Obama can do ‘nothing’ to help Democratic candidates, Manchin says
© Greg Nash

Sen. Joe ManchinJoseph (Joe) ManchinStatesmen seek bipartisan solutions to big challenges Both sides have reason to want speedy Trump impeachment trial No one wins with pro-abortion litmus test MORE (D-W.Va.) said in an interview published Tuesday that "there's nothing" President Obama could to help vulnerable Democrats on the ballot next month.


"[T]there's nothing in these states that he can do" to help centrist, vulnerable Democrats, Manchin told The Washington Post.

Manchin has campaigned for Democratic Sens. Mary LandrieuMary Loretta LandrieuCongress needs to work to combat the poverty, abuse and neglect issues that children face Dems wrestle over how to vote on ‘Green New Deal’ Lobbying world MORE (La.), Mark BegichMark Peter BegichAlaska political mess has legislators divided over meeting place Former GOP chairman Royce joins lobbying shop Lobbying world MORE (Alaska) and, with three stops Monday, Kay HaganKay Ruthven HaganGOP braces for Democratic spending onslaught in battle for Senate Democrats will win back the Senate majority in 2020, all thanks to President Trump The Hill's Morning Report - Presented by Better Medicare Alliance - Dems shift strategy on impeachment vote MORE (N.C.), according to the paper. All are in the middle of tough reelection battles.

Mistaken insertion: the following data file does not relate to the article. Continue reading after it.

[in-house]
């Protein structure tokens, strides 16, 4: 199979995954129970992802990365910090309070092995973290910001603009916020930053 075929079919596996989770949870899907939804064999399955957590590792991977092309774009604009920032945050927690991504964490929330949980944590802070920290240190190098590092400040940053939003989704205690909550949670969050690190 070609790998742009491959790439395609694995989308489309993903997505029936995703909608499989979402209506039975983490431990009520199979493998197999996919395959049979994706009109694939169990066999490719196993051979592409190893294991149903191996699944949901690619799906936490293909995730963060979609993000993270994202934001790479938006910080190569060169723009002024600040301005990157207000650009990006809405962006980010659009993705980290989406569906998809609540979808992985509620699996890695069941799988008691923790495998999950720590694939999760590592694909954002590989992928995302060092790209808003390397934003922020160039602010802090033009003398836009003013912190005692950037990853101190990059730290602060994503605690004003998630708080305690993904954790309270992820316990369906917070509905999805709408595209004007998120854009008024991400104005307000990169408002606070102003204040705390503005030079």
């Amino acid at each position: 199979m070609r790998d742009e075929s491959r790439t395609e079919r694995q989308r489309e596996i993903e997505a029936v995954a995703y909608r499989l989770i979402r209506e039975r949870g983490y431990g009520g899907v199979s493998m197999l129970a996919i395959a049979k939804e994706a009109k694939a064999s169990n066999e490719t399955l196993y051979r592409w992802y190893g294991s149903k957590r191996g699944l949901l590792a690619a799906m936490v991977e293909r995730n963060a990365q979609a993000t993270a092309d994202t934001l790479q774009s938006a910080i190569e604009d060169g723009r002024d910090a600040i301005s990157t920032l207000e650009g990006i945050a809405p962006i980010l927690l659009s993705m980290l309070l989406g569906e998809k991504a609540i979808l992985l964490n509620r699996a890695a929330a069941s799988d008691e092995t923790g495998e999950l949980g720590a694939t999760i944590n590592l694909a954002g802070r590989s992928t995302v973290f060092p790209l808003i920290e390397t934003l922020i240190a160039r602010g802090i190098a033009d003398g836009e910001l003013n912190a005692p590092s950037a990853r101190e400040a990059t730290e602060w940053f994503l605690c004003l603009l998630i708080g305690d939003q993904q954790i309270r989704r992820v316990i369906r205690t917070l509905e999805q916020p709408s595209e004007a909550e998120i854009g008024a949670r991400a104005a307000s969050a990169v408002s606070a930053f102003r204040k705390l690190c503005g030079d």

"He has to do his job, and that’s the most important thing that he can do. People already have perceptions, so him coming to these states is not going to be productive for candidates. And it’s a shame that we’ve gotten to that," Manchin added.

Obama said during a radio interview with Rev. Al Sharpton that Democratic Senate candidates looking to distance themselves from the unpopular president have supported him and his ideas.

“The bottom line is though, these are all folks who vote with me, they have supported my agenda in Congress, they are on the right side of minimum wage, they are on the right side of fair pay, they are on the right side of rebuilding our infrastructure, they’re on the right side of early childhood education," Obama said.

Earlier this month, Obama said that while he is not on the ballot, his "policies are on the ballot."